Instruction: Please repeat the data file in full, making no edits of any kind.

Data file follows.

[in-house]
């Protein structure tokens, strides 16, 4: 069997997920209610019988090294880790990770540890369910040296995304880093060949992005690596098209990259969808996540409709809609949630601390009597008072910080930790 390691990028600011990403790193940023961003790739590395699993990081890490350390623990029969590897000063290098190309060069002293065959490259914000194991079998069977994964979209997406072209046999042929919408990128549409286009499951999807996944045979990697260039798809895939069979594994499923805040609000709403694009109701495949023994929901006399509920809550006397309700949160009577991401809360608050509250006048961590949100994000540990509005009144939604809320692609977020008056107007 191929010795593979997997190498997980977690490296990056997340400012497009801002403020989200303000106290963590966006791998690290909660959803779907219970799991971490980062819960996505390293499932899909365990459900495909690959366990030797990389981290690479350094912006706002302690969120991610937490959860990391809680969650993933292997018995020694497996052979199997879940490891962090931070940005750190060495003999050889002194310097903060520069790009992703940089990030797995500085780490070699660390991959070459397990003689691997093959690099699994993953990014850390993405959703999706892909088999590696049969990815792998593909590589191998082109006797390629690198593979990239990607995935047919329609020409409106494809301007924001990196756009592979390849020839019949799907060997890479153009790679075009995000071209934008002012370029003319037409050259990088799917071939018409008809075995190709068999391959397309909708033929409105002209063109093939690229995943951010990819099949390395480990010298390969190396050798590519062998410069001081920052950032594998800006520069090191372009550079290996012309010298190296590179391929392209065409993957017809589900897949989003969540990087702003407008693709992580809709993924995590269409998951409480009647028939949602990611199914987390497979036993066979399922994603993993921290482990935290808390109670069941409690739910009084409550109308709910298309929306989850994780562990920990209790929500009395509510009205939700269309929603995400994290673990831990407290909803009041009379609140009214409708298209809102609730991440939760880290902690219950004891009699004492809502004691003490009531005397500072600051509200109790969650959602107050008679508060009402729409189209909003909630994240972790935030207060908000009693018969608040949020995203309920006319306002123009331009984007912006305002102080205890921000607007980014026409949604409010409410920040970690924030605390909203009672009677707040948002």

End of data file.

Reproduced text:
[in-house]
């Protein structure tokens, strides 16, 4: 069997997920209610019988090294880790990770540890369910040296995304880093060949992005690596098209990259969808996540409709809609949630601390009597008072910080930790 390691990028600011990403790193940023961003790739590395699993990081890490350390623990029969590897000063290098190309060069002293065959490259914000194991079998069977994964979209997406072209046999042929919408990128549409286009499951999807996944045979990697260039798809895939069979594994499923805040609000709403694009109701495949023994929901006399509920809550006397309700949160009577991401809360608050509250006048961590949100994000540990509005009144939604809320692609977020008056107007 191929010795593979997997190498997980977690490296990056997340400012497009801002403020989200303000106290963590966006791998690290909660959803779907219970799991971490980062819960996505390293499932899909365990459900495909690959366990030797990389981290690479350094912006706002302690969120991610937490959860990391809680969650993933292997018995020694497996052979199997879940490891962090931070940005750190060495003999050889002194310097903060520069790009992703940089990030797995500085780490070699660390991959070459397990003689691997093959690099699994993953990014850390993405959703999706892909088999590696049969990815792998593909590589191998082109006797390629690198593979990239990607995935047919329609020409409106494809301007924001990196756009592979390849020839019949799907060997890479153009790679075009995000071209934008002012370029003319037409050259990088799917071939018409008809075995190709068999391959397309909708033929409105002209063109093939690229995943951010990819099949390395480990010298390969190396050798590519062998410069001081920052950032594998800006520069090191372009550079290996012309010298190296590179391929392209065409993957017809589900897949989003969540990087702003407008693709992580809709993924995590269409998951409480009647028939949602990611199914987390497979036993066979399922994603993993921290482990935290808390109670069941409690739910009084409550109308709910298309929306989850994780562990920990209790929500009395509510009205939700269309929603995400994290673990831990407290909803009041009379609140009214409708298209809102609730991440939760880290902690219950004891009699004492809502004691003490009531005397500072600051509200109790969650959602107050008679508060009402729409189209909003909630994240972790935030207060908000009693018969608040949020995203309920006319306002123009331009984007912006305002102080205890921000607007980014026409949604409010409410920040970690924030605390909203009672009677707040948002």